Implementing a peer support program for improving university student wellbeing: The experience of program facilitators

Dimity Crisp, Debra Rickwood, Bridgette Martin, Nicola Byrom

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Peer support programs offer a promising approach to addressing the high levels of stress and psychological distress reported by university students. However, few studies have considered the impact of implemented programs on the wellbeing and skill development of student facilitators. This study examines the experiences of student facilitators of a guided peer support program for reducing and preventing stress and low mood in student participants. Benefits to student facilitators, anticipated and actual, include the development of skills and experience in group facilitation, and a greater sense of community and belonging. While challenges exist in establishing initiatives, peer support and mentoring programs can offer valuable benefits by increasing wellbeing and fostering skill development for both participants and student facilitators. It is important that university-based peer support programs consider the student facilitator experience in both program development and evaluation and ensure training addresses facilitator concerns, prepares students adequately for the role, and considers the benefits for individual professional development.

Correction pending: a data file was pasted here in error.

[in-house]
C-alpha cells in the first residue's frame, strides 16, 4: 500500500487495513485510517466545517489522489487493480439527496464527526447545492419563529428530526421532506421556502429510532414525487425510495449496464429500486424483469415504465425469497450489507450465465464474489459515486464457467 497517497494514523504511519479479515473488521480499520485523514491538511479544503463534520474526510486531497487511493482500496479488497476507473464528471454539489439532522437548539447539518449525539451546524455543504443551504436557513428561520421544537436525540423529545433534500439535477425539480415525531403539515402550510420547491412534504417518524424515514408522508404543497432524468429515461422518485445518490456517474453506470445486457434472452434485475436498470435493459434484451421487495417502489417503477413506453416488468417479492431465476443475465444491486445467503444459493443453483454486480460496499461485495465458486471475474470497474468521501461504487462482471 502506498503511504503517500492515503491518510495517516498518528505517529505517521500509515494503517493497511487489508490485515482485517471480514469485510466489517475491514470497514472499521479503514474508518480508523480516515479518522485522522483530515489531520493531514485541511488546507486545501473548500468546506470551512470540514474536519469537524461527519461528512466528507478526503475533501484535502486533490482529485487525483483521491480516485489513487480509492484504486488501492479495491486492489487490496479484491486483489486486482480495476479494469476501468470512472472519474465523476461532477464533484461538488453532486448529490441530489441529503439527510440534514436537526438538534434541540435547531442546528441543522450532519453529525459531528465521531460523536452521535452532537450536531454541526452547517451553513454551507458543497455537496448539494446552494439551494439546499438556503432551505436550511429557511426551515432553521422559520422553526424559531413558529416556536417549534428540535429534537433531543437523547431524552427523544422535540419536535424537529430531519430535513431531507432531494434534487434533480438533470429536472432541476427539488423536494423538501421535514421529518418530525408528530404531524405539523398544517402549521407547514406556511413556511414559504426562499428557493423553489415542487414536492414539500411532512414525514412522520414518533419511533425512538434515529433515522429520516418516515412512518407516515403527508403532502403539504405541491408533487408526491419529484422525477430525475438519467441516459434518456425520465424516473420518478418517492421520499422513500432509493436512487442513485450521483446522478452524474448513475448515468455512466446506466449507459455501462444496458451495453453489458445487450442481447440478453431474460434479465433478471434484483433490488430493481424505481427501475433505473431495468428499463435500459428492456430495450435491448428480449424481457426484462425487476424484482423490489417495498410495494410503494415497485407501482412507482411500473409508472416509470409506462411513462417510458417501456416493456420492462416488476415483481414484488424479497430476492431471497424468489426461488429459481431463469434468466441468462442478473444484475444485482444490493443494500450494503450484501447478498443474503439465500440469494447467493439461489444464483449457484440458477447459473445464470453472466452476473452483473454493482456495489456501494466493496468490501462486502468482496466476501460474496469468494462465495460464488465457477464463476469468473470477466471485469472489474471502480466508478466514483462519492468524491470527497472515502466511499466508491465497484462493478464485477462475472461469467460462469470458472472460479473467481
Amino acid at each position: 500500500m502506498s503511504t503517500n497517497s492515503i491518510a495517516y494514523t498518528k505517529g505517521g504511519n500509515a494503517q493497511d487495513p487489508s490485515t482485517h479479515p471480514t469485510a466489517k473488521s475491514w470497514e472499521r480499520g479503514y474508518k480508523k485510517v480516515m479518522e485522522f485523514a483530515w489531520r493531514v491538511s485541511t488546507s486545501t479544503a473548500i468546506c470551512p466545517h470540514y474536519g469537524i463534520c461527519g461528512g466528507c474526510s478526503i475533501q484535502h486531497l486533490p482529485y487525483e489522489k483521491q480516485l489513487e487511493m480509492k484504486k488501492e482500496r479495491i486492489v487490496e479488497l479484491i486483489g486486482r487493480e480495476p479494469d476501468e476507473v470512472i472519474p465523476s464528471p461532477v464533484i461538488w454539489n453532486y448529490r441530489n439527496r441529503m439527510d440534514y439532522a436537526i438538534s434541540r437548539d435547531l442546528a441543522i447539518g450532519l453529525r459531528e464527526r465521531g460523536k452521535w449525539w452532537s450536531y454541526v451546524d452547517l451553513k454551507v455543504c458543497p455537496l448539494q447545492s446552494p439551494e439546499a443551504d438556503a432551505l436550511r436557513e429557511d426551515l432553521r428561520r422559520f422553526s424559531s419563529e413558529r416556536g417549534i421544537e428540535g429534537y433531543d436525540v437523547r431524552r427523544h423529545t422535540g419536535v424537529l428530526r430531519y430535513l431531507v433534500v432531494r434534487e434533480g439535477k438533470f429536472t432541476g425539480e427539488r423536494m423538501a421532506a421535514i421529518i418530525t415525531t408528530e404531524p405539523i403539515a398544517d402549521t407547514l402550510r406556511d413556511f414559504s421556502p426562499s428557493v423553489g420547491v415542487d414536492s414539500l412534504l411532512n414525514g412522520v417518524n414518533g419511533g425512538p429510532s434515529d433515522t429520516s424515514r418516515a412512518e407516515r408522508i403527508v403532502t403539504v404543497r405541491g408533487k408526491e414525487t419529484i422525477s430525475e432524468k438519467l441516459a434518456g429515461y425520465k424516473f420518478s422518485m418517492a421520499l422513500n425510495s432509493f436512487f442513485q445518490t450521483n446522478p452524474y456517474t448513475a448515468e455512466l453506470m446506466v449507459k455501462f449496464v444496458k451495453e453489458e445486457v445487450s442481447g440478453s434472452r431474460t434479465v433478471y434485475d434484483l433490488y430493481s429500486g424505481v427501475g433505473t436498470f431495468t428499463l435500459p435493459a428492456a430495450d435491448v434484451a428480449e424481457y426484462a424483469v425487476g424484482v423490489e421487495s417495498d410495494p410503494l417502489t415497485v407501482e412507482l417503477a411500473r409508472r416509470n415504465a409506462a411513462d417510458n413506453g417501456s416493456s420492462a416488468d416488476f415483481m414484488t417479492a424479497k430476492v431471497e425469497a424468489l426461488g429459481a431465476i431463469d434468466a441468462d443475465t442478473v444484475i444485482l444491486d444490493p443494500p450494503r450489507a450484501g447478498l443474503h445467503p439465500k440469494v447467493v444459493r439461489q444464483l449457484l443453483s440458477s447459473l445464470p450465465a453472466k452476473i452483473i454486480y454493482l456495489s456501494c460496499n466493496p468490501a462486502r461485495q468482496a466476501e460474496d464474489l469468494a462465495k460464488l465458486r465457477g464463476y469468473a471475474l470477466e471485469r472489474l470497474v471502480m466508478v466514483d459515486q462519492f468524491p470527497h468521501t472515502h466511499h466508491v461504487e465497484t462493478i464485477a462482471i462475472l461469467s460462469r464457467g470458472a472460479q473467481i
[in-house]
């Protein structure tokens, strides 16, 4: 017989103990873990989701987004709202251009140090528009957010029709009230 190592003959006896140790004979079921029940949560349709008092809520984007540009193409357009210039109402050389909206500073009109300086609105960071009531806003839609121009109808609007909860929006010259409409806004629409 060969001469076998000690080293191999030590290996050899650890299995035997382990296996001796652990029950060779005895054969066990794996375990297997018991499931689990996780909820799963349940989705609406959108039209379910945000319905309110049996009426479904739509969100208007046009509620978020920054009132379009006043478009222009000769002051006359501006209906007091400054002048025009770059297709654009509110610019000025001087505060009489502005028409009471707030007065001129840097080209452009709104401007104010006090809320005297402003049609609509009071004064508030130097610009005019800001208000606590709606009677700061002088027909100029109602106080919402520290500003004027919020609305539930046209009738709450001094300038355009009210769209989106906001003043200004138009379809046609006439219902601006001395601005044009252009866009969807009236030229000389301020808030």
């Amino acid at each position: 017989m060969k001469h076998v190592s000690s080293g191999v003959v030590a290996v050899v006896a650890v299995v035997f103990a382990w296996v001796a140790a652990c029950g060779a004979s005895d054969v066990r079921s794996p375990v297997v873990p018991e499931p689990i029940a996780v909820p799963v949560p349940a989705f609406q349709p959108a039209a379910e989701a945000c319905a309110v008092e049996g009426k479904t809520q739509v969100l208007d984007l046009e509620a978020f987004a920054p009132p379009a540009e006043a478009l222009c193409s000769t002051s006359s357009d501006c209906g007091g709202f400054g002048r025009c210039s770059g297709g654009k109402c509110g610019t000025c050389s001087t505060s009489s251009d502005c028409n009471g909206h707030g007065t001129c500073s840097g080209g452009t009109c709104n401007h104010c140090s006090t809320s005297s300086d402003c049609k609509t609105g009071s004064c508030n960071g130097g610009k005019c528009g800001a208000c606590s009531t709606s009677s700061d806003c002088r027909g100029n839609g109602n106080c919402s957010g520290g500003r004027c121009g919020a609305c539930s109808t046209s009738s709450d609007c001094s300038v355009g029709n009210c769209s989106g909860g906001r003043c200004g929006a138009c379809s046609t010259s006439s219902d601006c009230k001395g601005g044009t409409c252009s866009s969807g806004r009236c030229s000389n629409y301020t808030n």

Original languageEnglish
Pages (from-to)1-23
Number of pages23
JournalAustralian Journal of Education
Publication statusE-pub ahead of print - 2020


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